This training offers in-depth knowledge of Unified Extensible Firmware Interface (UEFI) BIOS, its security threats, and countermeasures.
In recent years, firmware has become one of the common attack targets due to its lower visibility for defenders and lessor security levels, as indicated by the Microsoft report in 2021, revealing that the 80% of organizations experienced firmware attacks in the past 2 years. Among many types of firmware, UEFI BIOS is one of the most attractive targets because of its wide adoption as well as the high privilege level that even exceeds that of hypervisors and operating systems. In fact, real-world adversaries abused UEFI and exploited relevant vulnerabilities to install backdoors and establish persistency that remained undetected for years. Lojax(2018), MosaicRegressor(2020), and FinSpy(2021) are some of the recent examples.
Despite this emerging threat, the industry is yet to be better equipped. Does the security software detect exploitation, are the incident response teams able to consider and analyze attacks through UEFI, how many defenders can reverse engineer them? Even worse, how well the UEFI architecture and security mechanisms are understood in the first place?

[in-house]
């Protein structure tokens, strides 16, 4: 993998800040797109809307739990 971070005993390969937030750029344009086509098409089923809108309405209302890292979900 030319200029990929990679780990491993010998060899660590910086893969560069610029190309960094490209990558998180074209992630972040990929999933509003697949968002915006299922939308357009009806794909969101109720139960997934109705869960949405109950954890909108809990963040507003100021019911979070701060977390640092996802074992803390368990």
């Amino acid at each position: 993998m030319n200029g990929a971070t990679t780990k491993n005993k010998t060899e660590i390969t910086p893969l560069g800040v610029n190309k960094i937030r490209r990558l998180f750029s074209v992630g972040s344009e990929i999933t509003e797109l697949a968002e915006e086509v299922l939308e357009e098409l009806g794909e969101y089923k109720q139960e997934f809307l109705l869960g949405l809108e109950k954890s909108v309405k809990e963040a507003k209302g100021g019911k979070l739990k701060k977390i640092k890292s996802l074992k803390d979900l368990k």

This training will help students familiarize themselves with UEFI and different types of threats through hands-on exercises using real-world samples, followed by the 4-hour long lecture and discussions. This includes but not limited to code analysis of UEFI runtime driver used for game cheating, reverse engineering of Windows malware that infects UEFI and System Management Mode (SMM) vulnerabilities, along with relevant detection and protection technologies such as Boot Guard, Secure Boot, Trusted Platform Module (TPM) and CHIPSEC.
Name: Satoshi Tanda
Satoshi Tanda (@standa_t) is a system software engineer and a security researcher with over a decade of experience. His experience spans over the areas of UEFI- and Windows kernel-module programming and reverse engineering, vulnerability discovery and exploitation, malware analysis, virtualization technologies, and teaching them to professionals and school students. He works at CrowdStrike and analyzes UEFI security threats at scale and discovered multiple vulnerabilities in UEFI BIOS.